The Cooking Chronicles: Something Fishy

While fresh fish is great, because we tend to do most of our grocery shopping on the weekend, flash-frozen fish is the better alternative for us because we can keep it in the freezer until we are ready to use it. In our case with the vacuum-sealed packages from Ocean Odyssey, the fish is already filleted, making it easy to thaw the night before and incorporate it into a weeknight supper. And though it was super-convenient to have Pat and her stall at the City Market over the summer, it’s just as easy to stop by her shop (10027 167 Street, 780-930-1901) year-round to stock up for a few weeks.

We used Ocean Odyssey filets for the following two recipes – they’re one-pot or one-pan deals!

Garlic & Tomato Fish Stew

Donna Hay’s No Time to Cook recipe for a garlic and tomato fish stew was fast and easy, and made for a tasty weeknight supper. We used sole filets, which meant flakier, smaller pieces of fish were in the cards instead of large chunks. I also liked the inclusion of potato.We served the dish with some toasted ciabatta buns from Sobeys, to be dipped into the broth of white wine, stock and tomato juice.

Fish stew

It’s something we will definitely make again!

Pan-cooked Grated Celeriac and Crunchy Fish

We were definitely in a rush the night of the final mayoral forum, but handily, Mark Bittman’s recipe for pan-cooked grated vegetables and crunchy fish did not take long. While Mack took care of grating the Greens, Eggs and Ham celeriac, I sautéed some onions and garlic with curry powder, then added the root vegetable to be cooked until browned. Then in the same pan, we seared up some cod filets that had been dredged in a mixture of corn meal and flour.

Pan-cooked vegetables and crunchy fish

Crunchy cod over pan-cooked grated celeriac

This wasn’t my favourite way to eat celeriac (I much prefer the pureed soup), as the cooking time didn’t really allow the celery root to soften much at all – grated potato would have fared better. The fish, on the other hand, was delicious – crispy on the outside and flaky on the inside, it was a healthier alternative to the deep-fried filets it reminded me of.

The Cooking Chronicles: Poached Salmon with White Wine Cream Sauce

I am currently reading Alisa Smith and J.B Mackinnon’s 100 Mile Diet. The novel chronicles the Vancouver-based couple over one year of eating only local products. It’s not bad so far, though my strongest criticism about halfway through is a lack of Canadian statistics – while I am certain such numbers would be more difficult to come by, one of the reasons why I was drawn to the book in the first place was in the hopes that it would supply me with a well-supported Canadian context.

At any rate, the recipe for poached salmon in white wine cream sauce intrigued me, even though some of the directions were decidedly vague. Of course, salmon within a 100-mile radius would be next to impossible to obtain, so we headed to Ocean Odyssey Inland (10027 167 Street NW, 780-930-1901), a local purveyor of wild seafood.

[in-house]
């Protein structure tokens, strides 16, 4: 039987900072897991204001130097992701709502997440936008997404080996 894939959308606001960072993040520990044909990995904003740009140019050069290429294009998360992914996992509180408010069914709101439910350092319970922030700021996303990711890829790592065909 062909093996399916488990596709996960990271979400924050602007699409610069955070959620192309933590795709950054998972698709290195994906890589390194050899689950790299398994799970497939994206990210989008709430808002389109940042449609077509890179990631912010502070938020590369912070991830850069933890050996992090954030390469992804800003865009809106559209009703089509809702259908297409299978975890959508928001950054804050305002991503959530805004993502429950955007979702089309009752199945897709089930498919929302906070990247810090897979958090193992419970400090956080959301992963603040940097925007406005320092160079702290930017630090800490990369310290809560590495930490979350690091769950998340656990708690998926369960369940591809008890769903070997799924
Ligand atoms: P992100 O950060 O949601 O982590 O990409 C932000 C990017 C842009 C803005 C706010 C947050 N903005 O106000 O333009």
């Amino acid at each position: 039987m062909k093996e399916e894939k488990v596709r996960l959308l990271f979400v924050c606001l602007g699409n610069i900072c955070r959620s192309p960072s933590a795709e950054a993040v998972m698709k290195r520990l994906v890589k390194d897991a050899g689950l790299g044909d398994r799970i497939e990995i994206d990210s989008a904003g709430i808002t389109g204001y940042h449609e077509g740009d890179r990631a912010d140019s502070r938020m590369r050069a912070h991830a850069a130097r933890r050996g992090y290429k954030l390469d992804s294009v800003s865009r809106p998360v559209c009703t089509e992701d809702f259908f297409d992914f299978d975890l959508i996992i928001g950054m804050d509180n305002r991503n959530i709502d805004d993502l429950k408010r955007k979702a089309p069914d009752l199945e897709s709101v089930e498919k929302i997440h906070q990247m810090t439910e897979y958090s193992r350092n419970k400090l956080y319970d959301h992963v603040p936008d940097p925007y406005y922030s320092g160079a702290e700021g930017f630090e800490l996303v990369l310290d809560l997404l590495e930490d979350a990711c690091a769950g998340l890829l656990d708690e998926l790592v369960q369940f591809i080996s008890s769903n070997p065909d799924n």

Ocean Odyssey has been at their west end location for about three and a half years, though they are also present at the City Centre Farmers’ Market. The storefront offers most types of fish you could think of, in addition to some shellfish (they had some of the largest lobster tails I have ever seen). I didn’t ask if all fish were obtained in this manner, but the salmon (all wild) are supplied by independent fishermen, and are flash frozen after being caught. Seafood is definitely an area where my knowledge about sustainable practices is lacking – it is something I need to learn more about.

Salmon cooler

Besides the great seafood, Ocean Odyssey also carries products from local producers, including Greens, Eggs and Ham (we had placed an order for duck eggs, which can be picked up on Friday or Saturday), Medicine Man Bison and Sunworks Organic Farm. Pat is knowledgeable about all of the products she sells as well, which definitely helps the consumer.

Mack shopping

We ended up with a package of cod cakes ($8) and two salmon filets, the latter of which were priced at about $7 each by weight, just $2 more than the fish I typically pick up at a grocery store. We pan-fried the cod cakes when we got home for a snack, but were disappointed with their soggy texture – we will likely just stick with the filets in the future.

Following the 100 Mile Diet recipe, I got to work reducing the sauce, which combined 2/3 cups of vegetable stock, 1/2 cup of white wine, 1 cup cream, and 3 tablespoons of dill. I resorted to using chicken stock, and excluded the buttermilk, but it didn’t seem to negatively alter the taste. Like most times when making sauce, I didn’t expect it to actually thicken, but I was very happy with the finished product.

As for the salmon, this was our first time poaching anything. We filled our pan with enough water to cover the filets, and set to work heating it up. Impatient, we attempted to multitask and set to preparing salads for lunch the next day, and forgot about the fish. The pot began to boil (something the recipe advised us to avoid), so we added a teaspoon of vinegar in an attempt to keep the filets together. They didn’t fall apart on us, so Shane’s trick worked.

Poached Salmon with White Wine Cream Sauce

Served with steamed broccoli and brown rice, it was a nice Sunday dinner. Mack noted that the fish seemed to have cooked through more evenly with the poaching technique than our usual roasting option. The sauce was a little on the rich side, but I liked the combination of cream and dill – the white wine was negligible.

While we’re still on the fence as to whether or not we’ll make this dish again, we both agreed that we will be back to see Pat at Ocean Odyssey.